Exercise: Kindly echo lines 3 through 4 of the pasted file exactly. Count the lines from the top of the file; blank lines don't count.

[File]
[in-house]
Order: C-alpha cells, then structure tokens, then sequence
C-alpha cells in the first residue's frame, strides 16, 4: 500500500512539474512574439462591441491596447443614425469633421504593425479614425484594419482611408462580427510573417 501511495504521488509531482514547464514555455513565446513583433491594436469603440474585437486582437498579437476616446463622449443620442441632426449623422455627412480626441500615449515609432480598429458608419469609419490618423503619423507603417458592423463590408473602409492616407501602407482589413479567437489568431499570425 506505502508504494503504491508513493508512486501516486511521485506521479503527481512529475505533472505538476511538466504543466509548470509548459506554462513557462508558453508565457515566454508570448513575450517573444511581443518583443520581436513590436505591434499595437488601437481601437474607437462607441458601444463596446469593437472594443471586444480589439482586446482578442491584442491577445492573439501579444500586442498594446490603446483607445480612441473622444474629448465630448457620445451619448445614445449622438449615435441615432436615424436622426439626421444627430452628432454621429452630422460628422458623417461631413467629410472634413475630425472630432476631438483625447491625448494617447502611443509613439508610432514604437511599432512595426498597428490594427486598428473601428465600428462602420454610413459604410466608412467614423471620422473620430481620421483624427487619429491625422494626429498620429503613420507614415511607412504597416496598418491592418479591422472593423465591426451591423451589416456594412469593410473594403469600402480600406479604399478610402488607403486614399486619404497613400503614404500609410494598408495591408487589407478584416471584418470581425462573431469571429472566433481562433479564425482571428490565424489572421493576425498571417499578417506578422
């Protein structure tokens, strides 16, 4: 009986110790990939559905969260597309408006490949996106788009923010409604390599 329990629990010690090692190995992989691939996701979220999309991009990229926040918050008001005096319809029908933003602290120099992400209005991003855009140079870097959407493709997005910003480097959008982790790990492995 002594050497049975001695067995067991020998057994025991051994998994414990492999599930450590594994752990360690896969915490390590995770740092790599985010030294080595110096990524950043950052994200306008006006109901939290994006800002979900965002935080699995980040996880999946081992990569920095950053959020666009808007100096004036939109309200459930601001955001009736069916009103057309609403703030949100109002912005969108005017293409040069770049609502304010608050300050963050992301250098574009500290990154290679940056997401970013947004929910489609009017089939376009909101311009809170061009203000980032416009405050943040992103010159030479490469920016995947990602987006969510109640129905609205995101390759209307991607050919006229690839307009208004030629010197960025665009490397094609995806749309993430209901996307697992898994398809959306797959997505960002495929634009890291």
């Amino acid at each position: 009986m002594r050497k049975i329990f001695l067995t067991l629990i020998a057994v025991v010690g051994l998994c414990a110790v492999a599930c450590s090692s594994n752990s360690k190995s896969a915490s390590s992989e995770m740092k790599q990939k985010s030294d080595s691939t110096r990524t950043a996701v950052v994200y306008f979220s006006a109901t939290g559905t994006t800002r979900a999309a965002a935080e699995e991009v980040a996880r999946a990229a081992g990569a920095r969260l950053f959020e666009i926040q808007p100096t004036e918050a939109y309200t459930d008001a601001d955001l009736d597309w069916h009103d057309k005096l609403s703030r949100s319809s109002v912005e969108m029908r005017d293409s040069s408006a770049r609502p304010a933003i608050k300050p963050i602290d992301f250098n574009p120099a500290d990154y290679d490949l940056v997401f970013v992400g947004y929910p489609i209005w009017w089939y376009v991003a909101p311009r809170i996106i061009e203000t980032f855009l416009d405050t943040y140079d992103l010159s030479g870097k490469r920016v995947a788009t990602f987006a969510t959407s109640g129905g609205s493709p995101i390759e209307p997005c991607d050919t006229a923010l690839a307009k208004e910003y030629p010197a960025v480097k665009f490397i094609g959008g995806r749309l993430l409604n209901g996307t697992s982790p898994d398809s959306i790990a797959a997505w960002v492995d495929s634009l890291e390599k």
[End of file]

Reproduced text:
C-alpha cells in the first residue's frame, strides 16, 4: 500500500512539474512574439462591441491596447443614425469633421504593425479614425484594419482611408462580427510573417 501511495504521488509531482514547464514555455513565446513583433491594436469603440474585437486582437498579437476616446463622449443620442441632426449623422455627412480626441500615449515609432480598429458608419469609419490618423503619423507603417458592423463590408473602409492616407501602407482589413479567437489568431499570425 506505502508504494503504491508513493508512486501516486511521485506521479503527481512529475505533472505538476511538466504543466509548470509548459506554462513557462508558453508565457515566454508570448513575450517573444511581443518583443520581436513590436505591434499595437488601437481601437474607437462607441458601444463596446469593437472594443471586444480589439482586446482578442491584442491577445492573439501579444500586442498594446490603446483607445480612441473622444474629448465630448457620445451619448445614445449622438449615435441615432436615424436622426439626421444627430452628432454621429452630422460628422458623417461631413467629410472634413475630425472630432476631438483625447491625448494617447502611443509613439508610432514604437511599432512595426498597428490594427486598428473601428465600428462602420454610413459604410466608412467614423471620422473620430481620421483624427487619429491625422494626429498620429503613420507614415511607412504597416496598418491592418479591422472593423465591426451591423451589416456594412469593410473594403469600402480600406479604399478610402488607403486614399486619404497613400503614404500609410494598408495591408487589407478584416471584418470581425462573431469571429472566433481562433479564425482571428490565424489572421493576425498571417499578417506578422
């Protein structure tokens, strides 16, 4: 009986110790990939559905969260597309408006490949996106788009923010409604390599 329990629990010690090692190995992989691939996701979220999309991009990229926040918050008001005096319809029908933003602290120099992400209005991003855009140079870097959407493709997005910003480097959008982790790990492995 002594050497049975001695067995067991020998057994025991051994998994414990492999599930450590594994752990360690896969915490390590995770740092790599985010030294080595110096990524950043950052994200306008006006109901939290994006800002979900965002935080699995980040996880999946081992990569920095950053959020666009808007100096004036939109309200459930601001955001009736069916009103057309609403703030949100109002912005969108005017293409040069770049609502304010608050300050963050992301250098574009500290990154290679940056997401970013947004929910489609009017089939376009909101311009809170061009203000980032416009405050943040992103010159030479490469920016995947990602987006969510109640129905609205995101390759209307991607050919006229690839307009208004030629010197960025665009490397094609995806749309993430209901996307697992898994398809959306797959997505960002495929634009890291």